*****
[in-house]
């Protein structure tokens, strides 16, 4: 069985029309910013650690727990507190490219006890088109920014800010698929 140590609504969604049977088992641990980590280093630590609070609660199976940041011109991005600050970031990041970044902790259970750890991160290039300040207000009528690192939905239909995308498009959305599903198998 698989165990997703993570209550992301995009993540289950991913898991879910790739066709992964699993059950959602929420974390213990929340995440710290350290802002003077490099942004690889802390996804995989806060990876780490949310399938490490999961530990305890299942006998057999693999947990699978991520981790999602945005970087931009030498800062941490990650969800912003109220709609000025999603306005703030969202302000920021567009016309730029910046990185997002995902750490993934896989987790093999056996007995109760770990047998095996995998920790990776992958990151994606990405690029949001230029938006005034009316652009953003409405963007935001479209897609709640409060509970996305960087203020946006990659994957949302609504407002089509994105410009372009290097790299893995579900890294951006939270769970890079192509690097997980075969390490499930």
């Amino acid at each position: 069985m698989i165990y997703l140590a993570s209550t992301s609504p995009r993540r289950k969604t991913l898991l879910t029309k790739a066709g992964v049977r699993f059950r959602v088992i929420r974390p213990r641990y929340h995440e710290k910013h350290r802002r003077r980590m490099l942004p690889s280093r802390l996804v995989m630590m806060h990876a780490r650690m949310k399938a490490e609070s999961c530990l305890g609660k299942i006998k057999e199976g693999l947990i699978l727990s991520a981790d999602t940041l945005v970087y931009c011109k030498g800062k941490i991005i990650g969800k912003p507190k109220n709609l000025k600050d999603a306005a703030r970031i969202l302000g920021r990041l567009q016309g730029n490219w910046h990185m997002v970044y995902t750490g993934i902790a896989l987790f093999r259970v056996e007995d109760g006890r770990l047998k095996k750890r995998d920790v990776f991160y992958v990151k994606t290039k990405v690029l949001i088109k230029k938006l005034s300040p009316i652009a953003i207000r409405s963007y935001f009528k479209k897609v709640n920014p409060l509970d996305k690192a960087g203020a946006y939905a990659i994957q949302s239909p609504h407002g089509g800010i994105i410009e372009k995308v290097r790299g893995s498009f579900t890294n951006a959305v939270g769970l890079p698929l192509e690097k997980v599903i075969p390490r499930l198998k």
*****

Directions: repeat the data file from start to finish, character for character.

[in-house]
């Protein structure tokens, strides 16, 4: 069985029309910013650690727990507190490219006890088109920014800010698929 140590609504969604049977088992641990980590280093630590609070609660199976940041011109991005600050970031990041970044902790259970750890991160290039300040207000009528690192939905239909995308498009959305599903198998 698989165990997703993570209550992301995009993540289950991913898991879910790739066709992964699993059950959602929420974390213990929340995440710290350290802002003077490099942004690889802390996804995989806060990876780490949310399938490490999961530990305890299942006998057999693999947990699978991520981790999602945005970087931009030498800062941490990650969800912003109220709609000025999603306005703030969202302000920021567009016309730029910046990185997002995902750490993934896989987790093999056996007995109760770990047998095996995998920790990776992958990151994606990405690029949001230029938006005034009316652009953003409405963007935001479209897609709640409060509970996305960087203020946006990659994957949302609504407002089509994105410009372009290097790299893995579900890294951006939270769970890079192509690097997980075969390490499930």
């Amino acid at each position: 069985m698989i165990y997703l140590a993570s209550t992301s609504p995009r993540r289950k969604t991913l898991l879910t029309k790739a066709g992964v049977r699993f059950r959602v088992i929420r974390p213990r641990y929340h995440e710290k910013h350290r802002r003077r980590m490099l942004p690889s280093r802390l996804v995989m630590m806060h990876a780490r650690m949310k399938a490490e609070s999961c530990l305890g609660k299942i006998k057999e199976g693999l947990i699978l727990s991520a981790d999602t940041l945005v970087y931009c011109k030498g800062k941490i991005i990650g969800k912003p507190k109220n709609l000025k600050d999603a306005a703030r970031i969202l302000g920021r990041l567009q016309g730029n490219w910046h990185m997002v970044y995902t750490g993934i902790a896989l987790f093999r259970v056996e007995d109760g006890r770990l047998k095996k750890r995998d920790v990776f991160y992958v990151k994606t290039k990405v690029l949001i088109k230029k938006l005034s300040p009316i652009a953003i207000r409405s963007y935001f009528k479209k897609v709640n920014p409060l509970d996305k690192a960087g203020a946006y939905a990659i994957q949302s239909p609504h407002g089509g800010i994105i410009e372009k995308v290097r790299g893995s498009f579900t890294n951006a959305v939270g769970l890079p698929l192509e690097k997980v599903i075969p390490r499930l198998k």